“We looked at a limestone type of host rock with a cement core and a sandstone-type host with a cement core,” says Li. “The carbon is at high pressure and is a liquid. It is mixed with saltwater. We found that when the carbon and saltwater mixture reacted with the limestone/cement system, the cement remained intact because the limestone was much more permeable to flow and was reactive. In the sandstone/cement system, the opposite occurred: the cement reacted because the sandstone was not reactive and remained intact. In that system, the cement was the primary reactant with the carbon and saltwater liquid. So you see, the reaction pathways you get for carbon dioxide release are system- and environment-dependent.”
Carbon dioxide leaks tend to be most likely at the point of injection, as the system is under high pressure, Li says. Over time the host rock system tends to relax, making carbon dioxide release less likely.
Li and Karpyn emphasize that choosing the site of geological sequestration very carefully is of utmost importance. Surveying the geological area should be done in as much detail as possible, with robust mapping of the area a primary concern.
If carbon dioxide does escape via some pathways, the results can be serious. When carbon dioxide goes up from the deep subsurface to shallow aquifers or lakes, it can dissolve into water so the water becomes acidic. The water can become undrinkable and uninhabitable for wildlife.
“Everything in the ecosystem can be affected, not just the bigger things like fish but even at the bacterial level,” Li explains. The effect is somewhat similar to ocean acidification, already an ongoing problem due to climate change.
In terms of future work, Li and Karpyn would like to see even higher resolution imaging for their rock samples. “The equipment we have at our Center for Quantitative Imaging is cutting-edge. That being said, in analysis we are always reaching for improvement,” says Karpyn.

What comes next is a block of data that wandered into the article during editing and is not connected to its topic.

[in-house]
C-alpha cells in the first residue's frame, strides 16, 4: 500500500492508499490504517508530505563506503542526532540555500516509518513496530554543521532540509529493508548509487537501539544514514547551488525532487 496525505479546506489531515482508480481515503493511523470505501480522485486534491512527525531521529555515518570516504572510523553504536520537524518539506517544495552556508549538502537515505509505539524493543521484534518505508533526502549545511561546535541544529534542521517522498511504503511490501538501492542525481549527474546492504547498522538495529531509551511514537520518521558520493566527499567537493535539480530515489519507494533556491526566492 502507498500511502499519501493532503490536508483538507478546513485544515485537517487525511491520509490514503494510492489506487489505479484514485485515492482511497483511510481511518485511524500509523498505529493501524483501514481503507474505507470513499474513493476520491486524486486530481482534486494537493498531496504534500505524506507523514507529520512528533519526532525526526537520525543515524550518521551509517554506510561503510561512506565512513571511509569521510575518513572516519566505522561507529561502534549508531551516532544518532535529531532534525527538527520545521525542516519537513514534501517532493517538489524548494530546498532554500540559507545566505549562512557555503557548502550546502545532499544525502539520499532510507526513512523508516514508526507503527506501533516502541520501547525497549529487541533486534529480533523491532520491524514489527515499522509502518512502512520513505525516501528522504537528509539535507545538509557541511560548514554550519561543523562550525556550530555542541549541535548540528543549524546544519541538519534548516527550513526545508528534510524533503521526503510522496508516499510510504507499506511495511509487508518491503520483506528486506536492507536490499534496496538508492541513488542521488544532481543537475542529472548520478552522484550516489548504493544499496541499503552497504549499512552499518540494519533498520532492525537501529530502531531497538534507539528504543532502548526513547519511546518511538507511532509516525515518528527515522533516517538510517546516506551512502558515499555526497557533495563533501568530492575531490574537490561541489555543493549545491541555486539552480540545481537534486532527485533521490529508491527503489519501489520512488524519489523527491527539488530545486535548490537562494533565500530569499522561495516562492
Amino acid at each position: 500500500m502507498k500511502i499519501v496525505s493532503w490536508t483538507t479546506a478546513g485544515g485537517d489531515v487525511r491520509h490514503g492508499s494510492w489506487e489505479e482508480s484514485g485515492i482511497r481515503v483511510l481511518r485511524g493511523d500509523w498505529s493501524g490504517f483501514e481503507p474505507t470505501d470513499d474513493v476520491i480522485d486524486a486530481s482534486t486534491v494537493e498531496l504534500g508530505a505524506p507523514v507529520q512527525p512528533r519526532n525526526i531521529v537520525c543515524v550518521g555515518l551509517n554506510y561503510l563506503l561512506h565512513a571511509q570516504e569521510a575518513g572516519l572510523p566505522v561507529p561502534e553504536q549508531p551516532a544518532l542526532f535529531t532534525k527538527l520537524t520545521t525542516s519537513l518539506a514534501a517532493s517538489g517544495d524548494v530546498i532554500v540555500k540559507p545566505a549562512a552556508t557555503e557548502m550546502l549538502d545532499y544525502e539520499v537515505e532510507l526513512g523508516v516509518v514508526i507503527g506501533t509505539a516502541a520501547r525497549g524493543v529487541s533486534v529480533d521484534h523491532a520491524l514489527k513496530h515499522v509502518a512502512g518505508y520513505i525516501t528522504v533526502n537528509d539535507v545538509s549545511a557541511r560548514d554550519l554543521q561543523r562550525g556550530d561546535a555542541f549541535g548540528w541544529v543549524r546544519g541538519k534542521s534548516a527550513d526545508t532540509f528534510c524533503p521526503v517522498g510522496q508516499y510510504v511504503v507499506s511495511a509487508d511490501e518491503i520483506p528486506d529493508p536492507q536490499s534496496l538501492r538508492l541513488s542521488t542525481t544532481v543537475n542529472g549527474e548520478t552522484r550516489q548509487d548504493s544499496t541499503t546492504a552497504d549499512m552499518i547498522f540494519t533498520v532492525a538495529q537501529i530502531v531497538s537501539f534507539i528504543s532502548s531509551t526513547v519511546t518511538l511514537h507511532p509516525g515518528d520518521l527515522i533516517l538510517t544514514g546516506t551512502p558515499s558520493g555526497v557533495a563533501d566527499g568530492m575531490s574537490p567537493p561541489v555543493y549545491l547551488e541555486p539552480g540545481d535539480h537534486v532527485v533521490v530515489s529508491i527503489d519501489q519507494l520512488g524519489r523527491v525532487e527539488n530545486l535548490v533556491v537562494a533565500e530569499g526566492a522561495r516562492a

The carbon sequestration work, while in many ways an incremental process, has nevertheless held surprises for Li and Karpyn. “We didn’t expect we’d get through the rocks and make new pathways that were as clear as they were,” Li recalls. “We did not realize they were going to stand out as much as they did.”
Li and Karpyn’s work on geological carbon sequestration is performed through a team of professionals and graduate students. Li and Karpyn especially want to acknowledge the efforts of Peilin Cao, a Penn State doctoral student.
“Even though we have definitely found chemical reactions which can lead to escape of carbon dioxide from geological sequestration sites, we aren’t trying to sound an alarm at this point,” Li emphasizes. “Just because there is a potential for these reactions to occur, that doesn’t mean they will occur in a given geological sequestration site, especially if the site is chosen with great care. We simply want to make people aware of potential problems to keep in mind when performing carbon sequestration.”
Top image: Limestone. (Credit: Public Domain)